Given the heterogeneity of the characteristics behind the definition of market liquidity, there is a large number of indicators that have been proposed to monitor its various aspects. Some of them relate to plain transaction costs (“bid-ask” spreads), while others comprise more sophisticated measures that consider volume and price sensitivities of financial assets.3 The result is a plethora of indicators that usually gives different signals and does not allow for an unequivocal assessment of how liquidity conditions are evolving.

In addition, none of these single indicators can simultaneously capture all dimensions of market liquidity (Amihud and Mendelson, 1991). In this paper, we propose a synthetic liquidity index to overcome this problem. Although the literature of composite indicators has been traditionally devoted to evaluate financial stress—see Kliesen et al. (2012) for a recent survey on these indicators—, we use this framework to construct a liquidity index based on individual liquidity indicators. Previous literature on this type of liquidity indexes is scarce. As far as we know, only Adrian et al. (2015a) also calculate a liquidity composite indicator for US fixed income markets. Our proposed indicator is robust to the different scales of the individual indexes and encompasses all liquidity characteristics. Nevertheless, as liquidity is an unobservable variable, there is no reliable benchmark to assess liquidity conditions, which constitutes one of the main challenges to construct such an index.

Our index is based on liquidity indicators for two main fixed-income markets. Namely, the US Treasury market (i.e. the segment with maturities close to 10 years) and the US corporate bond market for both investment grade and high yield (IG and HY respectively onwards). Our choice for these markets is motivated by the fact that they have been at the centre of recent discussions in both academia and the financial industry on the significance of strains in market liquidity. Moreover, the outstanding amount of these debt securities (USD 20.8 trillion) represents a substantial share of the whole U.S fixed income markets (52% of total in the second quarter of 2015).4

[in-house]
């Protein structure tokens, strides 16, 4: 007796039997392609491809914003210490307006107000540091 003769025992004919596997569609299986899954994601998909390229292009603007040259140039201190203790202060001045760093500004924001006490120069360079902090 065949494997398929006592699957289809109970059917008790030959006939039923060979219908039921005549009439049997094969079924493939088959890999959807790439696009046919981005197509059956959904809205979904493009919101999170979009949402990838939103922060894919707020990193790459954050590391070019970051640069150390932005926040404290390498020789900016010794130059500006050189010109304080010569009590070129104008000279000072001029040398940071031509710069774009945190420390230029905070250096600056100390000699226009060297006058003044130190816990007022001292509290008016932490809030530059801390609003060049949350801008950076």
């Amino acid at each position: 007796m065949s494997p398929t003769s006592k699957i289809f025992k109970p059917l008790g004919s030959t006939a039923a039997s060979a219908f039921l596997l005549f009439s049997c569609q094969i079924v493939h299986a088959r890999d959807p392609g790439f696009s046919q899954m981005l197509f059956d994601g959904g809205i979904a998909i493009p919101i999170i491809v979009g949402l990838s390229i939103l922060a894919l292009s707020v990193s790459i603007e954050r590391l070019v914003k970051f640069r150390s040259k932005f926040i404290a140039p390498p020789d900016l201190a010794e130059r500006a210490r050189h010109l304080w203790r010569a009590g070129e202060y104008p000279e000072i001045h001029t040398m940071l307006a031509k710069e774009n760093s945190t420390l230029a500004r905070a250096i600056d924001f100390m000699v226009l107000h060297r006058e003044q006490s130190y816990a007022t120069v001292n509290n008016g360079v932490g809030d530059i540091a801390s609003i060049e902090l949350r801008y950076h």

The main contribution of this paper to the literature is twofold. First, to the best of our knowledge, it is the first empirical application that employs the methodology of particular financial stress indices to develop a liquidity index that encompasses both government and corporate debt securities. Second, the proposed index combines the main aspects related to market liquidity, so that the specific liquidity characteristic that drives liquidity conditions in both markets can be identified.

The remainder of the paper is structured as follows. First, Section 2 describes the selection of liquidity indicators which we use to construct the synthetic indicator and reports some initial findings. Section 3 covers the methodology underlying the composite liquidity index. Section 4 discloses the evolution of the proposed index during the last 10 years. Finally, Section 5 concludes.

2Market liquidity indicators2.1Selection of market liquidity indicators

Among the variety of liquidity metrics that are available, we have chosen seven to construct a synthetic index. We use these indicators for three markets, namely the US Treasury market and the US corporate IG and HY markets. All in all, we compute seventeen liquidity indicators in total for these markets, as some indicators are not available.5 Our selection allows capturing the five main characteristics of market liquidity, that is, tightness, immediacy, depth, breadth and resilience. Table 1 provides further details on the individual indicators and their respective data sources. We calculate the seventeen measures on a weekly basis. The sample period runs from July 20, 2005 to October 21, 2015, so that the sample size is T=537.

Table 1.

Market liquidity measures used in the construction of the synthetic liquidity index.

Market liquidity measures  Definition  Aspect of liquidity  How to read the measure  Sources 
Corwin and Schulz's (2012) bid-ask spread  A bid-ask spread based on the ratio between high and low prices in a day  Tightness  Pure transaction costs. The lower, the better liquidity conditions. Nor implicit costs are included  Bloomberg 
Daily range  Absolute difference between high and low prices each day  Immediacy  Spikes reflect that the market is less able to absorb new orders (less liquidity)  Bloomberg 
Volume  Daily transactions, in USD  Depth  Lower volume reflects poor liquidity conditions  Bloomberg (FINRA databases) and Federal Reserve Bank of New York 
Turnover ratio  Daily transactions to outstanding debt  Depth  Proportion of the market that is traded during a period of time  Bloomberg (FINRA databases), Bank of America Merril Lynch and Federal Reserve Bank of New York 
Amihud (2002)  Absolute daily return to volume  Breadth  Price concession needed to execute trades  Bloomberg (FINRA databases), Bank of America Merril Lynch and Federal Reserve Bank of New York